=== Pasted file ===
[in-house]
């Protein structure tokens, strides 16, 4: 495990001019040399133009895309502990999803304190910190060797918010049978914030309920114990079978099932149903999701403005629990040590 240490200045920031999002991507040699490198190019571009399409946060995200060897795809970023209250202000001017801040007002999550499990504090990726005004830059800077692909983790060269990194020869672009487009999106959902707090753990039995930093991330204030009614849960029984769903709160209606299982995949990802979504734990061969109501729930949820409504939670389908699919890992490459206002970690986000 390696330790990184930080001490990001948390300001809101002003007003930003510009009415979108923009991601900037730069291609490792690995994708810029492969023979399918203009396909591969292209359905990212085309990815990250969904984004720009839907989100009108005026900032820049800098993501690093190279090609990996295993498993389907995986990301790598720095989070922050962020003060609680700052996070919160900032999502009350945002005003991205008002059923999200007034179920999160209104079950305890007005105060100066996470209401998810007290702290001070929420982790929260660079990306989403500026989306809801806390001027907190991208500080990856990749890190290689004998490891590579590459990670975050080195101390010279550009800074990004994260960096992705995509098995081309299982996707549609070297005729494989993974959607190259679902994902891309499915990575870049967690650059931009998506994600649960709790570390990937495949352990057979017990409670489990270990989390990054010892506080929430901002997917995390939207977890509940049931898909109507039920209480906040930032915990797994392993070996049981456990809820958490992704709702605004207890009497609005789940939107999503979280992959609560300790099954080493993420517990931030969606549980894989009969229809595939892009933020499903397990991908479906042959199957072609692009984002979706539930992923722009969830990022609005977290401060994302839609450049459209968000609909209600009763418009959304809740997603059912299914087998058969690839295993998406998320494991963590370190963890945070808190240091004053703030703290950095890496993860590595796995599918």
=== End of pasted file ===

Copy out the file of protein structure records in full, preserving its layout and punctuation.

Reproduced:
[in-house]
């Protein structure tokens, strides 16, 4: 495990001019040399133009895309502990999803304190910190060797918010049978914030309920114990079978099932149903999701403005629990040590 240490200045920031999002991507040699490198190019571009399409946060995200060897795809970023209250202000001017801040007002999550499990504090990726005004830059800077692909983790060269990194020869672009487009999106959902707090753990039995930093991330204030009614849960029984769903709160209606299982995949990802979504734990061969109501729930949820409504939670389908699919890992490459206002970690986000 390696330790990184930080001490990001948390300001809101002003007003930003510009009415979108923009991601900037730069291609490792690995994708810029492969023979399918203009396909591969292209359905990212085309990815990250969904984004720009839907989100009108005026900032820049800098993501690093190279090609990996295993498993389907995986990301790598720095989070922050962020003060609680700052996070919160900032999502009350945002005003991205008002059923999200007034179920999160209104079950305890007005105060100066996470209401998810007290702290001070929420982790929260660079990306989403500026989306809801806390001027907190991208500080990856990749890190290689004998490891590579590459990670975050080195101390010279550009800074990004994260960096992705995509098995081309299982996707549609070297005729494989993974959607190259679902994902891309499915990575870049967690650059931009998506994600649960709790570390990937495949352990057979017990409670489990270990989390990054010892506080929430901002997917995390939207977890509940049931898909109507039920209480906040930032915990797994392993070996049981456990809820958490992704709702605004207890009497609005789940939107999503979280992959609560300790099954080493993420517990931030969606549980894989009969229809595939892009933020499903397990991908479906042959199957072609692009984002979706539930992923722009969830990022609005977290401060994302839609450049459209968000609909209600009763418009959304809740997603059912299914087998058969690839295993998406998320494991963590370190963890945070808190240091004053703030703290950095890496993860590595796995599918």